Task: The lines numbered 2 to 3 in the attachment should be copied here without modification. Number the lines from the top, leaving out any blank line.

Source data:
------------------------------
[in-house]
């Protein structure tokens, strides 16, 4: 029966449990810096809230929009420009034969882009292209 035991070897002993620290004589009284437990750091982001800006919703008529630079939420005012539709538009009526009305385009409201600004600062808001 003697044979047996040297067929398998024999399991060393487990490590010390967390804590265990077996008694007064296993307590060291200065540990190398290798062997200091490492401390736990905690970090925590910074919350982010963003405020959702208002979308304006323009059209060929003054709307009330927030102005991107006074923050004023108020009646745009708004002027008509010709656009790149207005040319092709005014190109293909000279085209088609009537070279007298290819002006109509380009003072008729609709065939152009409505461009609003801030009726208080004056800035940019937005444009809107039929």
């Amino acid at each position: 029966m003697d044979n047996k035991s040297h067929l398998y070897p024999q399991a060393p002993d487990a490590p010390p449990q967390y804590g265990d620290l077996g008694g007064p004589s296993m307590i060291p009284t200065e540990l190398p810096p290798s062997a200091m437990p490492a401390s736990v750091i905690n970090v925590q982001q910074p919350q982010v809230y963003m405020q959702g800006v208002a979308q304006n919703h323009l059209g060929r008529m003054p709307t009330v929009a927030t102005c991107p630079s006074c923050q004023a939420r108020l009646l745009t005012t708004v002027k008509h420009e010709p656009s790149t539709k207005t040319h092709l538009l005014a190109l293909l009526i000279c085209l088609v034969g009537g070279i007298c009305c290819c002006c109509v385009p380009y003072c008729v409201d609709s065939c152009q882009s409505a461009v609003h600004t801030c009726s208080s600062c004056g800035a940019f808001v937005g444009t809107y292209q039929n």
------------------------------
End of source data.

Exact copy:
């Protein structure tokens, strides 16, 4: 029966449990810096809230929009420009034969882009292209 035991070897002993620290004589009284437990750091982001800006919703008529630079939420005012539709538009009526009305385009409201600004600062808001 003697044979047996040297067929398998024999399991060393487990490590010390967390804590265990077996008694007064296993307590060291200065540990190398290798062997200091490492401390736990905690970090925590910074919350982010963003405020959702208002979308304006323009059209060929003054709307009330927030102005991107006074923050004023108020009646745009708004002027008509010709656009790149207005040319092709005014190109293909000279085209088609009537070279007298290819002006109509380009003072008729609709065939152009409505461009609003801030009726208080004056800035940019937005444009809107039929």
């Amino acid at each position: 029966m003697d044979n047996k035991s040297h067929l398998y070897p024999q399991a060393p002993d487990a490590p010390p449990q967390y804590g265990d620290l077996g008694g007064p004589s296993m307590i060291p009284t200065e540990l190398p810096p290798s062997a200091m437990p490492a401390s736990v750091i905690n970090v925590q982001q910074p919350q982010v809230y963003m405020q959702g800006v208002a979308q304006n919703h323009l059209g060929r008529m003054p709307t009330v929009a927030t102005c991107p630079s006074c923050q004023a939420r108020l009646l745009t005012t708004v002027k008509h420009e010709p656009s790149t539709k207005t040319h092709l538009l005014a190109l293909l009526i000279c085209l088609v034969g009537g070279i007298c009305c290819c002006c109509v385009p380009y003072c008729v409201d609709s065939c152009q882009s409505a461009v609003h600004t801030c009726s208080s600062c004056g800035a940019f808001v937005g444009t809107y292209q039929n």